Promethea is like a rotten fruit that looks tasty on the outside, but is rotten to the core. And though dark, the first nearly 50 pages reads more like well written non-fiction about a real country in history than a setting. It is without a doubt the best world description I have ever seen and I was sold from the first page. The next 60 pages are just as interesting as they describe the country in great detail, with individual maps, geography and climate details, as well as five separate pieces of short fiction that show just how brutal life in Promethea actually is. (I thought the two stories – “Magdja’s Runner” and “Witness” – were particularly well written and powerful.)
So even if all you read is the setting for story ideas or are just looking for a well-written adventure setting, Dark Harvest is worth reading just for that.
In addition to all the amazing history of the setting, there’s also an entire RPG system described in the second half. Apparently they’re a slight revision to the Cubicle 7 “Heresy” system used with Victoriana. Though the setting got the best part of my attention in this book, the dice-pool approach of the RPG system itself seems flexible enough to handle just about anything thrown at it. If I had one request, I would have liked to have seen some sample characters with completed character sheets or a complete walk-through where the reader could see the character creation process done step by step and then see a completed character at the end.
That said, both the combat system and character creation sections were well-written with plenty of examples built into the text. With only seven major steps to character creation, it should be simple enough for players to sit down with a GM one session and put characters together after they’ve all had a chance to read about the setting. As I was reading, I had several ideas for characters, from an escaped experiment gone to side with the Resistance to an officer working as a double agent trying to keep innocents from being used as guinea pigs. The whole concept of a nation of nobles seeking to “augment” themselves by stealing body parts from those of lower social standing made me side violently with the Resistance, so I couldn’t imagine playing on the side of Dr. Frankenstein. Count me in with the Creature!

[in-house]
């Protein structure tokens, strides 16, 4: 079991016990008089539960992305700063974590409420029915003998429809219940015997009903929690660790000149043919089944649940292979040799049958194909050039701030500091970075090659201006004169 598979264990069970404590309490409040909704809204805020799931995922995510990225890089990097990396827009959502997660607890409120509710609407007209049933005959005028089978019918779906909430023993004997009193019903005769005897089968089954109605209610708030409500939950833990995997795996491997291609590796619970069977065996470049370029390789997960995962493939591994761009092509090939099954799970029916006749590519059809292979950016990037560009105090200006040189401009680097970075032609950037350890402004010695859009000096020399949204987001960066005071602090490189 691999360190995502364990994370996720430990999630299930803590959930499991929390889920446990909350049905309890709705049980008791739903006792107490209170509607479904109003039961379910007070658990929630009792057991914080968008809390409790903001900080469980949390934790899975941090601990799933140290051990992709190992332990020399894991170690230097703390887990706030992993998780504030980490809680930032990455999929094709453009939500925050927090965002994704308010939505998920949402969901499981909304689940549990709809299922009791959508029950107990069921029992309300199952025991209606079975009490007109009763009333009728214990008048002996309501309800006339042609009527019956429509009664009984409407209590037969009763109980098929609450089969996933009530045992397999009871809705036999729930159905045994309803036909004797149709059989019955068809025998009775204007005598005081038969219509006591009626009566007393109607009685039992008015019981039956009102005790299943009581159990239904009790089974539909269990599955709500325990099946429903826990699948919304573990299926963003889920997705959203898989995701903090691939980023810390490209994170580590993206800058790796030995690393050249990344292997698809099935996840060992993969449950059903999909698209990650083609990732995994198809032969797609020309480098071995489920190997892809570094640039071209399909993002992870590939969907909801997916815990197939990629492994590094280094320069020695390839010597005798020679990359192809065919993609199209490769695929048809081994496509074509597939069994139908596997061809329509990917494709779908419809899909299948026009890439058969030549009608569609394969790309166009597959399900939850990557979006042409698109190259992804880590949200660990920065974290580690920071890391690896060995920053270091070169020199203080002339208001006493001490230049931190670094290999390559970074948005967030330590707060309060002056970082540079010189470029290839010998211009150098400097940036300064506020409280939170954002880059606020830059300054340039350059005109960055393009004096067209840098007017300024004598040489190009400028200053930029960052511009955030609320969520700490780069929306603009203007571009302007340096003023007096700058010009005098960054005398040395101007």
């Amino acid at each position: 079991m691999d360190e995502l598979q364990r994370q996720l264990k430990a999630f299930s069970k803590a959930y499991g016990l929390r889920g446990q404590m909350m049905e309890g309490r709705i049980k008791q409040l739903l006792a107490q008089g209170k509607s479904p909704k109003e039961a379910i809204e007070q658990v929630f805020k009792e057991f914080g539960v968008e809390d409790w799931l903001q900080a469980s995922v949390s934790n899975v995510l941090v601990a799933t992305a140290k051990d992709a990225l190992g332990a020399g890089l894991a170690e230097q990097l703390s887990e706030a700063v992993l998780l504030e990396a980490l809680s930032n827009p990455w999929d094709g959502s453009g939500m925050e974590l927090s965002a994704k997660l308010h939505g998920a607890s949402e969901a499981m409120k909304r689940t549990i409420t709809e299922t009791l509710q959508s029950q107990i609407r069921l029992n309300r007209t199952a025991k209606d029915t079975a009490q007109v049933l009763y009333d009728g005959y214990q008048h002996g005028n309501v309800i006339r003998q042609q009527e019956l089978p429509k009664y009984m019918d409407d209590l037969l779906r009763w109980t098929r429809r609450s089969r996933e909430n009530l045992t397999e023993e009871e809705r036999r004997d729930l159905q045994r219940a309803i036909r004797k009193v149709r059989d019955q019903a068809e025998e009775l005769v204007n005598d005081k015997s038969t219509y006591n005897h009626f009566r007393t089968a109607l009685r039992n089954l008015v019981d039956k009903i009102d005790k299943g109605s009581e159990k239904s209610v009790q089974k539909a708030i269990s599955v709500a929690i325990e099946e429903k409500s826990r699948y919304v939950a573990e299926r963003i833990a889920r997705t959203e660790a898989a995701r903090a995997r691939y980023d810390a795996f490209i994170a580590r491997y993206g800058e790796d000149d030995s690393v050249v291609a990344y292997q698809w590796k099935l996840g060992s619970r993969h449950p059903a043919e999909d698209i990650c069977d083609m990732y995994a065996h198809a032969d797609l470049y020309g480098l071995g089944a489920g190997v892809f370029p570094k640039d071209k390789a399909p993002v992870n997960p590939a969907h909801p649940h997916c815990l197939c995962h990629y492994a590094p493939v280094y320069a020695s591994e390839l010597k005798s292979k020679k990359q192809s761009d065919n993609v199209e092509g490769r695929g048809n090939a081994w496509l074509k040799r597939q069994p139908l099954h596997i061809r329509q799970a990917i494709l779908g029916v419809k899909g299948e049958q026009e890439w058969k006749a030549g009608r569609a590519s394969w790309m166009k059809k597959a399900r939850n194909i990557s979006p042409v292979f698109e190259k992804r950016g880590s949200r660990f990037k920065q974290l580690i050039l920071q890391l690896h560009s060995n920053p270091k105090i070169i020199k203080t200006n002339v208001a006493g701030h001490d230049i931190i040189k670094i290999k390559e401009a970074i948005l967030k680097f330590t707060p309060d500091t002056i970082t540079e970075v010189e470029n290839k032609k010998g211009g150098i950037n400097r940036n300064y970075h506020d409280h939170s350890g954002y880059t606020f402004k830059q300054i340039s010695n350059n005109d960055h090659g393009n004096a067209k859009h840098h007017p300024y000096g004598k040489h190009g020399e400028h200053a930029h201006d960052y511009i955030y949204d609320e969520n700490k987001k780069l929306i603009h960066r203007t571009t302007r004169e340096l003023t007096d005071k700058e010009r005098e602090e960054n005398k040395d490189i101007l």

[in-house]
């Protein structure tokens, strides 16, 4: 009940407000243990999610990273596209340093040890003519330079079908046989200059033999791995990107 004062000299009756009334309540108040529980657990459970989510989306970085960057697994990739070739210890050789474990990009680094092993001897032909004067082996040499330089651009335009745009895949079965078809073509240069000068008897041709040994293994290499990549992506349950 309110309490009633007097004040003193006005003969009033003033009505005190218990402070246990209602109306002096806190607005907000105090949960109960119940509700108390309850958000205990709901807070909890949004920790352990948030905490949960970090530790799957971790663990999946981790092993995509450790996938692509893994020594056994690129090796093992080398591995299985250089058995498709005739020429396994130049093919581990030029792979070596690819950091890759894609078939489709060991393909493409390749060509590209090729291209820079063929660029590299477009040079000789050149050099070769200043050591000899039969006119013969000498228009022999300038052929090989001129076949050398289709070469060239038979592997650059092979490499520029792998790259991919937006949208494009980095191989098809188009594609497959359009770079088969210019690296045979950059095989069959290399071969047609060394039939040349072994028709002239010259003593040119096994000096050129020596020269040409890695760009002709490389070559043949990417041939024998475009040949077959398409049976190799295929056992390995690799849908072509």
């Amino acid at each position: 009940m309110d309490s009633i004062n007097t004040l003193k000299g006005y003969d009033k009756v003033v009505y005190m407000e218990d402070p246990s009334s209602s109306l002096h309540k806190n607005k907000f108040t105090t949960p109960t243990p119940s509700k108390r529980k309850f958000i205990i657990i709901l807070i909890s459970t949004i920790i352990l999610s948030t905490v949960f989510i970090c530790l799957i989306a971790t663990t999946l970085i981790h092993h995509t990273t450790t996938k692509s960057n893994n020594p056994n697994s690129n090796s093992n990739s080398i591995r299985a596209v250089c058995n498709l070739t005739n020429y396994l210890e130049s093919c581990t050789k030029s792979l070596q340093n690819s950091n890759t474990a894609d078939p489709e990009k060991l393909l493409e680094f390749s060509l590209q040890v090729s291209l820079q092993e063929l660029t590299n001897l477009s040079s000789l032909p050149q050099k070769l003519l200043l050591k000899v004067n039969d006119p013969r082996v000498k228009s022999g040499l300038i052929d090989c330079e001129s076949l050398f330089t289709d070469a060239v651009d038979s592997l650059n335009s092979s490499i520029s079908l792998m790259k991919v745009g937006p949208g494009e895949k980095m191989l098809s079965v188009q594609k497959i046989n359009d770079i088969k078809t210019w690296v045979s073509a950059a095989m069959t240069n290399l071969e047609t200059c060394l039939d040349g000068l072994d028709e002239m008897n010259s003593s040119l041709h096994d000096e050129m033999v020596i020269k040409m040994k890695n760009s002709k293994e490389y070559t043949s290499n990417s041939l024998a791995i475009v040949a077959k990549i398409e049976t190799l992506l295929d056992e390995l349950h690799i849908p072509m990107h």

Beyond the amazingly well-written background, stories, and rules, I found the layout to be beautifully simple and the artwork to be inspired. The cover art from Corlen Kruger summarizes the Victorian era and Frankenstein’s influences beautifully and the interior art from Kruger, Kim Roberts, Scott Purdy, and Rowena Aitken was both gorgeous and disturbing, as you might expect a world to look when being eviscerated while still alive and suffering the procedure exists. Oh, and I can’t forget the great index at the end. Yes, it has an index and I bet you can probably find what you’re looking for in it!
The world of Dark Harvest: The Legacy of Frankenstein would make a fascinating setting to explore for the right group, but it’s not going to be for everyone. The cruelty inherent in a world where the strong prey on the weak and the powerful can take what they want may be a tad bit serious for some. It’s a bit like exploring the dark world of Nazi Germany during World War II, with thoughts and images you may rather not deal with. However, if you had a serious group of roleplayers seeking something philosophically deeper than your usual dungeon delve, then I’d strongly encourage you to check it out!
For much more on the game and the world, I’d encourage you to check out the Dark Harvest website, which offers downloadable maps and character sheets and posts about ongoing work in the series. The PDF is available at RPGnow, and you can order the book (both PDF and hardcopy) from the Cubicle 7 store.
- Prometheus Bound from Reviews from R’lyeh (rlyehreviews.blogspot.com)
- Interview: Iain Lawson from Stargazer’s World (stargazersworld.com)
- Excited about Airship Pirates from Stargazer’s World (stargazersworld.com)
- First impressions: Abney Park’s Airship Pirates from Stargazer’s World (stargazersworld.com)